A friend has just sent me two articles related to his research interests. They are only tangentially interesting for me but I want to respond to them so as to have a little email exchange and an interaction. I no longer get the chance for the detailed and interesting discussions we used to have when we worked together. I haven’t got time to read the complete articles and it isn’t necessary for my purpose so instead I can sample them in about five minutes to extract some nuggets to use in my email interaction. Sampling academic articles is also a skill I teach my EAP students so they can become masters of their sources rather than servants (Alexander et al., 2018, pp.137-144).
Sampling is different from skimming, scanning and reading for gist because it is more purposeful. When you sample a text you have a clear purpose for reading and you know how to use the basic generic structure to find the elements that will match that purpose. In my case the research report structure is as follows:
- Title – the shortest summary of the paper
- Abstract – which tantalises the reader (like a film trailer) with the main contribution but is written in a dense nominalised style
- Introduction – an argument for the importance of doing the research, structured from general to specific ideas with a background sentence at the beginning and a purpose statement at the end
- Literature review – which may be part of the introduction or a separate series of sections with sub-headings that summarise the main concept in each section. It provides the justification for doing the research and for the methodology employed
- Methods/results – for papers that collect data but not necessary to read unless I’ve decided to base my research on their approach or compare my results to theirs
- Discussion/conclusion – an argument, which starts with a reminder of the purpose and usually provides a concise summary of the main findings to support a claim about the contribution of the research.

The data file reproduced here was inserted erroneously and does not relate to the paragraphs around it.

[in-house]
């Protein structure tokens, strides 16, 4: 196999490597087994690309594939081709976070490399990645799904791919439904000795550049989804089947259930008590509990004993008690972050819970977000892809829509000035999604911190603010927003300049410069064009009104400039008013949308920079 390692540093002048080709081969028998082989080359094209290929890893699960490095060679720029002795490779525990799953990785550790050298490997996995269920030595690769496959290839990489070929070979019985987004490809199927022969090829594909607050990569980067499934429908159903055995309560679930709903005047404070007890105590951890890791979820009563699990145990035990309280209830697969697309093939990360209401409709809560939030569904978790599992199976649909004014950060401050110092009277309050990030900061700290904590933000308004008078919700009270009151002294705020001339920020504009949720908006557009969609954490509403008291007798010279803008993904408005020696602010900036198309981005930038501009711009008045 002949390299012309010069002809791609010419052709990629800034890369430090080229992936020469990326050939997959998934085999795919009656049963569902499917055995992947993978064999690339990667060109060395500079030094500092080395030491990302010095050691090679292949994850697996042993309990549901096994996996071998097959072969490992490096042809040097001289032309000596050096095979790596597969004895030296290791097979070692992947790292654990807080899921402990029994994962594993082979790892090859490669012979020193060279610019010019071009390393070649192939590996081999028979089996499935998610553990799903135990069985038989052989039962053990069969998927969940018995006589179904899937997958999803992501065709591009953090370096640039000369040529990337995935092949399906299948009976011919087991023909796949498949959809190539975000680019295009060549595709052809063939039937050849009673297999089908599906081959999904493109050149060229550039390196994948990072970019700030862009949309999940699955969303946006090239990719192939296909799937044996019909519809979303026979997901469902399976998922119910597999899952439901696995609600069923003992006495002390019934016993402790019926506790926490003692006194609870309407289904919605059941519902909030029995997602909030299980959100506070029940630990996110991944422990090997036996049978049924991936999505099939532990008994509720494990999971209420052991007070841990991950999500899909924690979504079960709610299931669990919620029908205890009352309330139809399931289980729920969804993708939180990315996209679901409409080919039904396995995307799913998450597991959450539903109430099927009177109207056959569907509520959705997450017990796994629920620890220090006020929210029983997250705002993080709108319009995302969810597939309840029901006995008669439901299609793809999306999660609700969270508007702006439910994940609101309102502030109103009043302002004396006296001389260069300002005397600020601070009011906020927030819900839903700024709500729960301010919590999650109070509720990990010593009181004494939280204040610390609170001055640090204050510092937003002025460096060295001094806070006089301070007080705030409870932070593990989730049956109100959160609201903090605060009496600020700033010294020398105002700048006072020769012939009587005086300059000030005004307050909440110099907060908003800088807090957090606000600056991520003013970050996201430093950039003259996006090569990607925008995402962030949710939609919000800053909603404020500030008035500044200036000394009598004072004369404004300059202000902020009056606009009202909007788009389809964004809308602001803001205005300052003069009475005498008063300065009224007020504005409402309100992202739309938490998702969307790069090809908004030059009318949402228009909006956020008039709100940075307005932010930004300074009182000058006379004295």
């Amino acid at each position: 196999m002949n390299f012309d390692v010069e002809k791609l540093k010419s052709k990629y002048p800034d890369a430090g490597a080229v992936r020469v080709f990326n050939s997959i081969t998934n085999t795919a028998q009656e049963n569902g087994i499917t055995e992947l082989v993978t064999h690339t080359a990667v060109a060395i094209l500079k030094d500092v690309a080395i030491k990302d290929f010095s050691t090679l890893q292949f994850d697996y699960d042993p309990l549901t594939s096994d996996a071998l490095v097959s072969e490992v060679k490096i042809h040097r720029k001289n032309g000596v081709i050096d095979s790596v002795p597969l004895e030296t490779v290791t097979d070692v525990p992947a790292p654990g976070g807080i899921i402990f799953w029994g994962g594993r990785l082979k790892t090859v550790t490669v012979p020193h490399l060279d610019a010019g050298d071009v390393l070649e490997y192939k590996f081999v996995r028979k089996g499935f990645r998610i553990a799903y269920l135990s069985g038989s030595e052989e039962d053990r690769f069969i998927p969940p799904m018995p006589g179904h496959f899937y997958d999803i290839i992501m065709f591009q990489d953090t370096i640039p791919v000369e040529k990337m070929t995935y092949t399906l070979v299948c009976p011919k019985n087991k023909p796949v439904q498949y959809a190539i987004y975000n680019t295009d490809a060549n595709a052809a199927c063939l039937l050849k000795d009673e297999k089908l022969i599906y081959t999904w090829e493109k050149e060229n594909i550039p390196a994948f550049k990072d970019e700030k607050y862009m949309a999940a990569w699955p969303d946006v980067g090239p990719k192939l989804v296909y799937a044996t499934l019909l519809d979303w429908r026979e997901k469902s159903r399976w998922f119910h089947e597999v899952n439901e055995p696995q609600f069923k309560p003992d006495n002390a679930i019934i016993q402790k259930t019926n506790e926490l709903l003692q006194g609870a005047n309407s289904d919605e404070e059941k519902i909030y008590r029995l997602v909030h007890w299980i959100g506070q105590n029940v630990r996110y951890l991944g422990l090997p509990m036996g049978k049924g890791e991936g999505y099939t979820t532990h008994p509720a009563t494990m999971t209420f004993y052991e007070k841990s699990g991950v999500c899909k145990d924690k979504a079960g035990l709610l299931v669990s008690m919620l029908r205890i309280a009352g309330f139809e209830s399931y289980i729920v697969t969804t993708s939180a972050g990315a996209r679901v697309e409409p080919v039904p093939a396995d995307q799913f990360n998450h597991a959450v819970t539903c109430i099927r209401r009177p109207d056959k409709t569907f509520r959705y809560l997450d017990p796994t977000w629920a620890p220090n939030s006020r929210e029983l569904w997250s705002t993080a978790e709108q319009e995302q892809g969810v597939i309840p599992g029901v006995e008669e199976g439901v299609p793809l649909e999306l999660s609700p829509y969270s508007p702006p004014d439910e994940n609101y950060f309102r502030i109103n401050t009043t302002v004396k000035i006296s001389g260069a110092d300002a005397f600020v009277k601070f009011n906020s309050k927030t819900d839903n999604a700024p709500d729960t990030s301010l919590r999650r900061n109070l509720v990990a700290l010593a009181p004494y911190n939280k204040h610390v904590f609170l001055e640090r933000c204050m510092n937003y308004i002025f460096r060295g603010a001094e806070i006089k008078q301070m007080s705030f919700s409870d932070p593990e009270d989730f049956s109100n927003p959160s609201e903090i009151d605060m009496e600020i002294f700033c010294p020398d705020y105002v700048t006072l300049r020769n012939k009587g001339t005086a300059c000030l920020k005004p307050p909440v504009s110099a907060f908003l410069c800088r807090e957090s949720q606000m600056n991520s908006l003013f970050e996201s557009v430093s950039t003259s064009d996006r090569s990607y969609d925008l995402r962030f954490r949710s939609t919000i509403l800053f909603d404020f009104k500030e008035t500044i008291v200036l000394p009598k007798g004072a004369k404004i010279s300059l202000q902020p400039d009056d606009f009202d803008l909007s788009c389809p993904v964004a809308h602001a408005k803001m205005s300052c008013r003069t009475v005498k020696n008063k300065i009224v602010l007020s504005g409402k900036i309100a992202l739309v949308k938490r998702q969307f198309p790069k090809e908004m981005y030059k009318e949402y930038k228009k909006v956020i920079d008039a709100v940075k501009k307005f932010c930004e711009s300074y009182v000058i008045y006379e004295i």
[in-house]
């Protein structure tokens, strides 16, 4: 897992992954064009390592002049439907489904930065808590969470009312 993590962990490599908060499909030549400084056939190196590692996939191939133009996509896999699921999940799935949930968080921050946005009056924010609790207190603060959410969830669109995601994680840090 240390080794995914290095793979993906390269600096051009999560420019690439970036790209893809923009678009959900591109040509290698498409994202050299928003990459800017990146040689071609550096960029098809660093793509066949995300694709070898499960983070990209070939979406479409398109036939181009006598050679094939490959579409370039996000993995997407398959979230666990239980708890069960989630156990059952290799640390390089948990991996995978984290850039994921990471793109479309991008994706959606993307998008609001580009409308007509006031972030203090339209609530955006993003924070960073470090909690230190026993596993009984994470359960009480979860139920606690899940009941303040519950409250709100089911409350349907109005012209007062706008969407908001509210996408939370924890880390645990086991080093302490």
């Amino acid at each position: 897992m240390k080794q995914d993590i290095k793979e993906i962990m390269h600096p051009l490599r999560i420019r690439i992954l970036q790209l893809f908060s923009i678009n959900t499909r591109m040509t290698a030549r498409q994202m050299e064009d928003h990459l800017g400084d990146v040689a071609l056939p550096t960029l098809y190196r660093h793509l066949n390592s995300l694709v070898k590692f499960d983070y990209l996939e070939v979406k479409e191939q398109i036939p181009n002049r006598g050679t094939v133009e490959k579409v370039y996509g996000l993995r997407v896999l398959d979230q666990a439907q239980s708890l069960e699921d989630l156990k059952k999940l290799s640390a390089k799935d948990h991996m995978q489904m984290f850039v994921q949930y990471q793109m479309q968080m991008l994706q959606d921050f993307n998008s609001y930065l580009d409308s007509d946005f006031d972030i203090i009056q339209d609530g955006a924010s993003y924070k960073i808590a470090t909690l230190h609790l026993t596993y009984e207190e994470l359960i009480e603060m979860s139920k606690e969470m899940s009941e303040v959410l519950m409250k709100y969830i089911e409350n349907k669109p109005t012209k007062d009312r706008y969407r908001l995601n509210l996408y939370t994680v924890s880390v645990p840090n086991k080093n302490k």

If I only have five minutes to get a sense of the paper then I read the title, the abstract, the first and last sentences of the introduction and the first 2-3 sentences of the discussion/conclusion. Of course, this only works if the authors have followed the genre conventions to the letter and not decided to do something tricky like put their purpose statement at the beginning of the introduction. The generic nature of research articles is sometimes criticised by teachers who want to encourage a more creative style of writing in their students. However, it is precisely the consistent structure that allows me to sample papers very quickly to see whether they match my purpose. I’m looking for creativity in the content not creativity in the structure.
In the case of the papers my friend sent me, I was intrigued by a concept ‘the zombie university’ (Wood, 2010) in a paper from a South African context, where perhaps magic is more salient in the environment than it is in the UK. I decided to explore this a bit more by using the ‘magical’ function ctrl+F in pdf files to locate all instances of zombie in the paper. This took me to an explanation of the concept on pages 11 & 12. By reading the sentences surrounding the word zombie, I got a clear idea of its meaning, because another generic aspect of research articles is the importance of defining concepts precisely so readers can’t easily argue with the definition.